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Sherlock Holmes and Machine Learning
Nov. 6, 2014, 4:20 p.m.

Sir Arthur Conan Doyle's legendary hero, Sherlock Holmes, had definitely a tremendous influence on forensic science. Yet the breadth of his influence should not be limited to forensic scientists as his methods have much to teach, among many others, to those interested in machine learning.

Sherlock Holmes knows the importance of data and observation. He tries his best to avoid provisional theories, which may easily lead to confirmation bias. He knows the importance of unusual information, and also, the importance of separating what is relevant from irrelevant. Here I list some of my favourite quotes of him, putting some of them under titles that should be more familiar to those interested in information theory and machine learning. And if you haven't yet read any Sherlock Holmes stories, you may want to know that they are available for free!

"I had come to an entirely erroneous conclusion which shows, my dear Watson, how dangerous it always is to reason from insufficient data."
"Data! Data! Data! I can't make bricks without clay."

Feature selection:
"It is of highest importance in the art of detection to be able to recognize, out of a number of facts, which are incidental and which are vital."
"The principal difficulty in your case lay in the fact of there being too much evidence. What was vital was overlaid and hidden by what was irrelevant."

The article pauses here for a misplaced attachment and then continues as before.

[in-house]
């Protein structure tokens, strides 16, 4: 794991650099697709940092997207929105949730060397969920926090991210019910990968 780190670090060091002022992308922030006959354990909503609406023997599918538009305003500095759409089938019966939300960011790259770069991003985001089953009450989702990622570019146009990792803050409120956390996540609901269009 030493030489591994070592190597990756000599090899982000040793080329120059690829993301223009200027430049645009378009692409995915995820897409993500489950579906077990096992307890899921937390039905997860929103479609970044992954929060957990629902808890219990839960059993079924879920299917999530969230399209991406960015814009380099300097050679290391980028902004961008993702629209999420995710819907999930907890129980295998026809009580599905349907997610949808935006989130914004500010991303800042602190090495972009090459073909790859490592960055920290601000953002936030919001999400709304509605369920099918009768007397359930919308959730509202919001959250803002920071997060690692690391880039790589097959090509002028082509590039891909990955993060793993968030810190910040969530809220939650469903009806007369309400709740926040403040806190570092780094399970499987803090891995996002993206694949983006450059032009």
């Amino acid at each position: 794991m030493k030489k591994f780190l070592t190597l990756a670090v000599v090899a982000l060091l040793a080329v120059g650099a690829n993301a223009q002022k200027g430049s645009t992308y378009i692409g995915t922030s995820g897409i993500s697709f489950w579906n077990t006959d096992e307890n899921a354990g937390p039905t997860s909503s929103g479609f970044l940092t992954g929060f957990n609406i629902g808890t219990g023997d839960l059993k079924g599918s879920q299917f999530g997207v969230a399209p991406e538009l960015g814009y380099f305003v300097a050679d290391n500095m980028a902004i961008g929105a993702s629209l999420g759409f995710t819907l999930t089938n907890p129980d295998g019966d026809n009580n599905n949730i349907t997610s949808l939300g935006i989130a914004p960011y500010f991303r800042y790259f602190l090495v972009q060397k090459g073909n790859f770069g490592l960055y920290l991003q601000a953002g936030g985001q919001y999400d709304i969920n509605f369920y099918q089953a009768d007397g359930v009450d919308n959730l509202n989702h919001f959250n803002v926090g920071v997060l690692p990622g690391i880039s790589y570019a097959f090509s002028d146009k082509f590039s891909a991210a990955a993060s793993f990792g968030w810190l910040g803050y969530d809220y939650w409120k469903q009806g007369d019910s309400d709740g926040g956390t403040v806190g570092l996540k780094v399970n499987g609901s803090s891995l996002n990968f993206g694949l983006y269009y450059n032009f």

Entropy (the significance of high-entropy information):
"It is a mistake to confound strangeness with mystery. The most commonplace crime is often the most mysterious because it presents no new or special features from which deductions may be drawn. [...] These strange details, far from making the case more difficult, have really had the effect of making it less so."
"The more bizzare a thing is the less mysterious it proves to be."
"The very point which appears to complicate a case is, when duly considered and scientifically handled, the one which is most likely to elucidate it,"
"I have already explained to you that what is out of the common is usually a guide rather than a hindrance."

Avoid premature theorizing and confirmation bias:
"I have no data yet. It is a capital mistake to theorize before one has data. Insensibly one begins to twists facts to suit theories, instead of theories to suit facts."
"The temptation to form premature theories upon insufficient data is the bane of our profession."
"One forms provisional theories and waits for time or fuller knowledge to explode them. A bad habit, Mr. Ferguson, but human nature is weak."
"Let me run over the principal steps. We approached the case, you remember, with an absolutely blank mind, which is always an advantage. We had formed no theories. We were simply there to observe and to draw inferences from our observations."

Exclusion principle
"[...] when you have eliminated all which is impossible, then whatever remains, however improbable, must be the truth."

Backward reasoning:
"Most people, if you describe a train of events to them, will tell you what the results would be. They can put those events together in their minds, and argue from them that something will come to pass. There are a few people, however, who, if you told them a result, would be able to evolve from their inner consciousness what the steps were which led up to that result. This power is what I mean when I talk of reasoning backwards, or analytically. "

Prior information:
[after Holmes makes a complex and correct deduction about Watson] "I have the advantage of knowing your habits my dear Watson".

Obvious can be deceptive (can we link it to the pitfall of maximum likelihood?):
"Circumstantial evidence is occasionally very convincing."
"There is nothing more deceptive than an obvious fact."

Sherlock Holmes
Sherlock Holmes
Sherlock Holmes and Machine Learning
Nov. 6, 2014, 4:20 p.m.
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